3) Is there another brand/model tire that can be mixed with the OE tires (one with three) without causing a driveability or stability problem?

4) Sears carries the "Goodyear Assurance ComforTred Touring Tire - 215/55R17 94V BSW" for $161 plus the usual adders for shipping and installation of the new tire and disposal of the old one. Is that the right tire and is it a reasonable price?

5) TireRack carries the OE tire for $139 + $18 shipping and an estimated delivery date of Monday, 8/27. That is probably the best price I will find but I don't like driving on a tire with a bubble and will do what I can to have it replaced sooner. Comments welcome on driving with a bubble and on how to obtain the soonest replacement.

Thanks in advance for sharing your thoughts regarding these questions.

KNS


A bubble in the side wall indicates layer separation and it is dangerous to drive on the tire.
The sidewall get heavily stressed when driving and the bubble can burst and you'll have a blowup.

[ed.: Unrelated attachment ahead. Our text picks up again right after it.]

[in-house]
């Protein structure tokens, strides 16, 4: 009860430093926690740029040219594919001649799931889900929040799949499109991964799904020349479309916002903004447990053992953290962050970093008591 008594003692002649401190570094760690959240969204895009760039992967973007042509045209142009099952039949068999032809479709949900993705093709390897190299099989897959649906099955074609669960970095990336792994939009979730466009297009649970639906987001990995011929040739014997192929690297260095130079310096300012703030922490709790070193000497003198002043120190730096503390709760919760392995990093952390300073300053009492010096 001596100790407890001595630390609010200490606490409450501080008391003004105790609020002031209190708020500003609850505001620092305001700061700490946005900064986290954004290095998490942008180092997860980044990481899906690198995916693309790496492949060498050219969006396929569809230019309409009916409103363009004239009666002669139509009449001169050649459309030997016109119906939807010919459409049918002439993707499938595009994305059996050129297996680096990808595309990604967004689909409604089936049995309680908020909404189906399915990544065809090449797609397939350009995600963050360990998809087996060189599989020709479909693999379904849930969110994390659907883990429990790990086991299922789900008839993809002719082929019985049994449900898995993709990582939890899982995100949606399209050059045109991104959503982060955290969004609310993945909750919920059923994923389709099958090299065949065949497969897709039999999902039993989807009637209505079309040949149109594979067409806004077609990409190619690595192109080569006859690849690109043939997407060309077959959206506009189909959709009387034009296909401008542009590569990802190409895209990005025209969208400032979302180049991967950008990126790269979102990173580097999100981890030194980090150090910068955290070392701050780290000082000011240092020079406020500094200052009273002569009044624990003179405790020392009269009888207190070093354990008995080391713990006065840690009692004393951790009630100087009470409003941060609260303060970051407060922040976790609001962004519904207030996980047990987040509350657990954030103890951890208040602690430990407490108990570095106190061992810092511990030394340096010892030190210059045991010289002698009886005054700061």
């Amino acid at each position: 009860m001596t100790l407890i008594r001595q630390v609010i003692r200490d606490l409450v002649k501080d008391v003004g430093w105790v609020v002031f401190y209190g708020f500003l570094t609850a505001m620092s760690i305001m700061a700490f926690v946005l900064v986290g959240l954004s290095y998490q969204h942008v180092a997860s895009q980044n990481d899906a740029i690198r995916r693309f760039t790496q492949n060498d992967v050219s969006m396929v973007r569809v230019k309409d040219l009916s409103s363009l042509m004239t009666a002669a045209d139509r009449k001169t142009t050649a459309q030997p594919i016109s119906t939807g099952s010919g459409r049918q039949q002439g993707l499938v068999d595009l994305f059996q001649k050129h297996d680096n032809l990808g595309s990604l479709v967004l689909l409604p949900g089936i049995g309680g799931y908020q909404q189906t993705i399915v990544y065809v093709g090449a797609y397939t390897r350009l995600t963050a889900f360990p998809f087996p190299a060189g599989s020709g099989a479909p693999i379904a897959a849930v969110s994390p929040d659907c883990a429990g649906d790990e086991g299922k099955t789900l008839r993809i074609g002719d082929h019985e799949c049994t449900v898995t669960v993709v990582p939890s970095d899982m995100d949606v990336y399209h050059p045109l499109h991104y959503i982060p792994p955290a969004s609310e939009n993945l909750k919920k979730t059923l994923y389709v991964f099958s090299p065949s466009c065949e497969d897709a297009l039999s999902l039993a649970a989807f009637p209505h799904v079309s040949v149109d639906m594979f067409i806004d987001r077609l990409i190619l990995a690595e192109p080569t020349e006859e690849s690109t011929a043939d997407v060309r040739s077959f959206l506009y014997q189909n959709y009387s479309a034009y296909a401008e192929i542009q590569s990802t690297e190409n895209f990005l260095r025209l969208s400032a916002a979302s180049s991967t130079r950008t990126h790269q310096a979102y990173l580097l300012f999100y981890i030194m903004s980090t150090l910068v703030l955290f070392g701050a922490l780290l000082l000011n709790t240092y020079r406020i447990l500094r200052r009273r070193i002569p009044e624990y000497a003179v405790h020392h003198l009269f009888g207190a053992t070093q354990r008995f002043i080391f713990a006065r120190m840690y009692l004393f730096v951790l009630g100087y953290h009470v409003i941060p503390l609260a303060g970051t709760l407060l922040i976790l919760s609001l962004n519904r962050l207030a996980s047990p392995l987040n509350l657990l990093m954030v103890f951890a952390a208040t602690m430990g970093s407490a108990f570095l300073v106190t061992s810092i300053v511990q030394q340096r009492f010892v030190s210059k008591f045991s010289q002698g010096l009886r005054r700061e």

A bubble is cause either by hitting the curb, and then you'll see visible marks, or, a defect in the tire, that would be covered by tire warranty..
 

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This sounds like it could have been delivery damage. I think your dealer should handle this for you. You might also want to contact your Volt advisor about it.
 

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I got a tire on a previous car (not a Volt) with a bubble on the side. That bubble took some time (2-3 weeks after noticing bubble) before the bubble started leaking air and the tire went flat.

The tire is non repairable and the goo will not fix a busted bubble (don't use the goo supplied with the air compressor with a busted bubble it will be uselessly waisted).